God here, as King of nations, brings a sore calamity upon Egypt and Ethiopia, but, as King of saints, brings good to his people out of it. Observe,
I. The date of this prophecy. It was in the year that Ashdod, a strong city of the Philistines (but which some think was lately recovered from them by Hezekiah, when he smote the Philistines even unto Gaza, 2 Kgs. 18:8), was besieged and taken by an army of the Assyrians. It is uncertain what year of Hezekiah that was, but the event was so remarkable that those who lived then could by that token fix the time to a year. He that was now king of Assyria is called Sargon, which some take to be the same with Sennacherib; others think he was his immediate predecessor, and succeeded Shalmaneser. Tartan, who was general, or commander-in-chief, in this expedition, was one of Sennacherib’s officers, sent by him to bid defiance to Hezekiah, in concurrence with Rabshakeh, 2 Kgs. 18:17.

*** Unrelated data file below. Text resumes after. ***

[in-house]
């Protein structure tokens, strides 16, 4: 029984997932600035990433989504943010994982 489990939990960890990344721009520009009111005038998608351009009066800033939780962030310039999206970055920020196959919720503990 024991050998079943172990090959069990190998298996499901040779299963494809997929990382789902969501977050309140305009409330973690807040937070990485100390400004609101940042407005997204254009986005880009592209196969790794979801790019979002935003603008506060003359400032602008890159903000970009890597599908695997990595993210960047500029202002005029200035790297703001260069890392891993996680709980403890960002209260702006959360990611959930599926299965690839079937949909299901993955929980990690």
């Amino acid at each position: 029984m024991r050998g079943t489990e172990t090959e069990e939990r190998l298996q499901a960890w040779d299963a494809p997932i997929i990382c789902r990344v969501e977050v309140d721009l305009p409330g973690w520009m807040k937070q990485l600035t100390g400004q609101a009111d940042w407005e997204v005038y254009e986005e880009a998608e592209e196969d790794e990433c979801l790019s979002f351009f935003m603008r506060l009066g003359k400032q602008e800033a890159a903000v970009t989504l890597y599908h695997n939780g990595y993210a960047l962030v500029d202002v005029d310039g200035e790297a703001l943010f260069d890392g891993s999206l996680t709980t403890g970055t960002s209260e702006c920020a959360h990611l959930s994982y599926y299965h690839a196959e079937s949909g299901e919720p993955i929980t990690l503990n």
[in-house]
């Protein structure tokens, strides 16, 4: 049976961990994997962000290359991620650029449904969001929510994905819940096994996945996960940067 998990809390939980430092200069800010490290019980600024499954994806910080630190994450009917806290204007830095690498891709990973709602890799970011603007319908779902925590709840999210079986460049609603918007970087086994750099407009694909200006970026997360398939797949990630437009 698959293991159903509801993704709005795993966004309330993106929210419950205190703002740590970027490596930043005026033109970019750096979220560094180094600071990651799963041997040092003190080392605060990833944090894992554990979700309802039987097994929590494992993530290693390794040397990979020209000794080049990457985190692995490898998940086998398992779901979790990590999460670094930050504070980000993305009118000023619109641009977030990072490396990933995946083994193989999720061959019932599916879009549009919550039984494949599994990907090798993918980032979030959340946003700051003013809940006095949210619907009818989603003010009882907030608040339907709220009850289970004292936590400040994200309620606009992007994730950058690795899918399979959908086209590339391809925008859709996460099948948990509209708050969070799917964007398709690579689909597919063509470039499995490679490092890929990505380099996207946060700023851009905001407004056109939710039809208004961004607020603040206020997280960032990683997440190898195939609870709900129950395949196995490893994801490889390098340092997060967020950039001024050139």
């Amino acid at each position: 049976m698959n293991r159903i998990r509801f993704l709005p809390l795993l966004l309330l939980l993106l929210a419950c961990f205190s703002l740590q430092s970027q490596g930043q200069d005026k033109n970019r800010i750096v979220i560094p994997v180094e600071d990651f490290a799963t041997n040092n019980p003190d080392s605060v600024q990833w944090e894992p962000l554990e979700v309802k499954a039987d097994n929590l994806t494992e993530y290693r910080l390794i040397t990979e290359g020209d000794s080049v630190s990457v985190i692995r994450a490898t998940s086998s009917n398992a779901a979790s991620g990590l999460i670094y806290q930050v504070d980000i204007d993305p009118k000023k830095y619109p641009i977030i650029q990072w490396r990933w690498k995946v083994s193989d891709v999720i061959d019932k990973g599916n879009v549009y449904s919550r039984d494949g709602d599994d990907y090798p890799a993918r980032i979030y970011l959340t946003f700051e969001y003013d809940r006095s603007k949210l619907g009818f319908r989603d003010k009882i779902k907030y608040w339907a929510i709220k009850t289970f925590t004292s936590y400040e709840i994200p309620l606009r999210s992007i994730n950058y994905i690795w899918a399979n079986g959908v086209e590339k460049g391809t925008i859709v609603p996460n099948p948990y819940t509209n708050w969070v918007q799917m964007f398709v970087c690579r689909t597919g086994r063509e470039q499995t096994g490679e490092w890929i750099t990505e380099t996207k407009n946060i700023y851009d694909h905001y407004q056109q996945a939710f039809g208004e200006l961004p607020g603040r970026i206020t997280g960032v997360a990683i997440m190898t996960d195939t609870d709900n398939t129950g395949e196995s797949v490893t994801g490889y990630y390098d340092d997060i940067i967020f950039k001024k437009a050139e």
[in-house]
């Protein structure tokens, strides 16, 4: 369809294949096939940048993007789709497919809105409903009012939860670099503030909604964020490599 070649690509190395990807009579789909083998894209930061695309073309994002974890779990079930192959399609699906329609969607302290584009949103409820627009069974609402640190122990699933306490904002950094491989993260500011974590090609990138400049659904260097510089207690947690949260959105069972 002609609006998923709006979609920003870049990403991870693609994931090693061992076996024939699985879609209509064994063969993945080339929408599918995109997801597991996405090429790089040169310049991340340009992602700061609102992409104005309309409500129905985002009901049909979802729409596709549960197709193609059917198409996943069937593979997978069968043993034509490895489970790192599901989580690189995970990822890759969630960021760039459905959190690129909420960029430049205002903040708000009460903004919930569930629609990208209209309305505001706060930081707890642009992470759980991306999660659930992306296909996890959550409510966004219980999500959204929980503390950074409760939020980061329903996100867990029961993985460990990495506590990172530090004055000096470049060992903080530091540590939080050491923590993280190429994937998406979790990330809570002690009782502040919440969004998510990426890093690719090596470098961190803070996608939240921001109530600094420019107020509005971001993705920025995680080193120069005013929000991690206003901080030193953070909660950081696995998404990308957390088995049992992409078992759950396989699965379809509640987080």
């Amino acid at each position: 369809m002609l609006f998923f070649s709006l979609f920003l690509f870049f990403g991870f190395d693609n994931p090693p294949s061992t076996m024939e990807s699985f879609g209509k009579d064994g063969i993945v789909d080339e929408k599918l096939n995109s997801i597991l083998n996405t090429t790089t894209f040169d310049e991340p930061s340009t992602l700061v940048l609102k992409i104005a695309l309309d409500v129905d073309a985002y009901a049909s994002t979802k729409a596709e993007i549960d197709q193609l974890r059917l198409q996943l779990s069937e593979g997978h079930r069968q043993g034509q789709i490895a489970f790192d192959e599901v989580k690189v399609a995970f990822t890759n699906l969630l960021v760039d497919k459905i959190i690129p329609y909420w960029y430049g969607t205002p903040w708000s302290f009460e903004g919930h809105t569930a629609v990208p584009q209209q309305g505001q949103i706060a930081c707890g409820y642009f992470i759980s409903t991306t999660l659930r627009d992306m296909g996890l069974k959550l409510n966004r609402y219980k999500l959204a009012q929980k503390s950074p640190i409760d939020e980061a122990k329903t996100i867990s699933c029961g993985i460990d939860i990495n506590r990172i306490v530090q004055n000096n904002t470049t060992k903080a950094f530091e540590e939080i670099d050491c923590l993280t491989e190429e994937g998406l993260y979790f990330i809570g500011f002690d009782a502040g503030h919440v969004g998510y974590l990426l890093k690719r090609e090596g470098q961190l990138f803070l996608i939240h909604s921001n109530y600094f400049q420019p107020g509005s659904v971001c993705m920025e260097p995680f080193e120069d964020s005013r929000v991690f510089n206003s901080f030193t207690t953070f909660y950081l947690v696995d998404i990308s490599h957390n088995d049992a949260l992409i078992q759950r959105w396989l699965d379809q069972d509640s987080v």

II. The making of Isaiah a sign, by his unusual dress when he walked abroad. He had been a sign to his own people of the melancholy times that had come and were coming upon them, by the sackcloth which for some time he had worn, of which he had a gown made, which he girt about him. Some think he put himself into that habit of a mourner upon occasion of the captivity of the ten tribes. Others think sackcloth was what he commonly wore as a prophet, to show himself mortified to the world, and that he might learn to endure hardness; soft clothing better becomes those that attend in king’s palaces (Matt. 11:8) than those that go on God’s errands. Elijah wore hair-cloth (2 Kgs. 1:8), and John Baptist (Matt. 3:4) and those that pretended to be prophets supported their pretension by wearing rough garments (Zech. 13:4); but Isaiah has orders given him to loose his sackcloth from his loins, not to exchange it for better clothing, but for none at all—no upper garment, no mantle, cloak, or coat, but only that which was next to him, we may suppose his shirt, waistcoat, and drawers; and he must put off his shoes, and go barefoot; so that compared with the dress of others, and what he himself usually wore, he might be said to go naked. This was a great hardship upon the prophet; it was a blemish to his reputation, and would expose him to contempt and ridicule; the boys in the streets would hoot at him, and those who sought occasion against him would say, The prophet is indeed a fool, and the spiritual man is mad, Hos. 9:7. It might likewise be a prejudice to his health; he was in danger of catching a cold, which might throw him into a fever, and cost him his life; but God bade him do it, that he might give a proof of his obedience to God in a most difficult command, and so shame the disobedience of his people to the most easy and reasonable precepts. When we are in the way of our duty we may trust God both with our credit and with our safety. The hearts of that people were strangely stupid, and would not be affected with what they only heard, but must be taught by signs, and therefore Isaiah must do this for their edification. If the dress was scandalous, yet the design was glorious, and what a prophet of the Lord needed not to be ashamed of.